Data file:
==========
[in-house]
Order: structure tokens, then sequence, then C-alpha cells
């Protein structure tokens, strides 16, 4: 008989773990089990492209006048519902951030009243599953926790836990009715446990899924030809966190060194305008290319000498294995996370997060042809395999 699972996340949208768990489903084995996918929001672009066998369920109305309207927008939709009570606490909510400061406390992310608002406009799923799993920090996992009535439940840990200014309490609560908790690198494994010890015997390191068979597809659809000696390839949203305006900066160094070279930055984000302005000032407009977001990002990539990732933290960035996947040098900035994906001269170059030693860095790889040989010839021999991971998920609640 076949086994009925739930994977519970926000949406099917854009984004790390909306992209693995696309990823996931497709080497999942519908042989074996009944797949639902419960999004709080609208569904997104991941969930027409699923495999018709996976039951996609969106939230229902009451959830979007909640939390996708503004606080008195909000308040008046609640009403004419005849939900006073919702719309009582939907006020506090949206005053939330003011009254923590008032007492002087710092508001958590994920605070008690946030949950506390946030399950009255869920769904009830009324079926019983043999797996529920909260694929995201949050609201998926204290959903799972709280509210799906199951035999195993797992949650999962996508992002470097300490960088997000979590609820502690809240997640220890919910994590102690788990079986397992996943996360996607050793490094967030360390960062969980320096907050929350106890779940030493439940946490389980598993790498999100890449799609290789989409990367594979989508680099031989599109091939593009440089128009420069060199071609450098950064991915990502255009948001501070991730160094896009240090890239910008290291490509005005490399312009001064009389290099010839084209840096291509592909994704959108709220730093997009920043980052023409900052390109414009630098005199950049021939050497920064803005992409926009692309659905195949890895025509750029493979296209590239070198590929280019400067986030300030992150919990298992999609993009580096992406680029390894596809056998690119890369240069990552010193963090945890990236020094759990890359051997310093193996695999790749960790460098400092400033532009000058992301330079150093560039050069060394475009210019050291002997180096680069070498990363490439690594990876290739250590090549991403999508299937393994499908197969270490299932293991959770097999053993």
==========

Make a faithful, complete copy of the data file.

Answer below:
[in-house]
Order: structure tokens, then sequence, then C-alpha cells
């Protein structure tokens, strides 16, 4: 008989773990089990492209006048519902951030009243599953926790836990009715446990899924030809966190060194305008290319000498294995996370997060042809395999 699972996340949208768990489903084995996918929001672009066998369920109305309207927008939709009570606490909510400061406390992310608002406009799923799993920090996992009535439940840990200014309490609560908790690198494994010890015997390191068979597809659809000696390839949203305006900066160094070279930055984000302005000032407009977001990002990539990732933290960035996947040098900035994906001269170059030693860095790889040989010839021999991971998920609640 076949086994009925739930994977519970926000949406099917854009984004790390909306992209693995696309990823996931497709080497999942519908042989074996009944797949639902419960999004709080609208569904997104991941969930027409699923495999018709996976039951996609969106939230229902009451959830979007909640939390996708503004606080008195909000308040008046609640009403004419005849939900006073919702719309009582939907006020506090949206005053939330003011009254923590008032007492002087710092508001958590994920605070008690946030949950506390946030399950009255869920769904009830009324079926019983043999797996529920909260694929995201949050609201998926204290959903799972709280509210799906199951035999195993797992949650999962996508992002470097300490960088997000979590609820502690809240997640220890919910994590102690788990079986397992996943996360996607050793490094967030360390960062969980320096907050929350106890779940030493439940946490389980598993790498999100890449799609290789989409990367594979989508680099031989599109091939593009440089128009420069060199071609450098950064991915990502255009948001501070991730160094896009240090890239910008290291490509005005490399312009001064009389290099010839084209840096291509592909994704959108709220730093997009920043980052023409900052390109414009630098005199950049021939050497920064803005992409926009692309659905195949890895025509750029493979296209590239070198590929280019400067986030300030992150919990298992999609993009580096992406680029390894596809056998690119890369240069990552010193963090945890990236020094759990890359051997310093193996695999790749960790460098400092400033532009000058992301330079150093560039050069060394475009210019050291002997180096680069070498990363490439690594990876290739250590090549991403999508299937393994499908197969270490299932293991959770097999053993």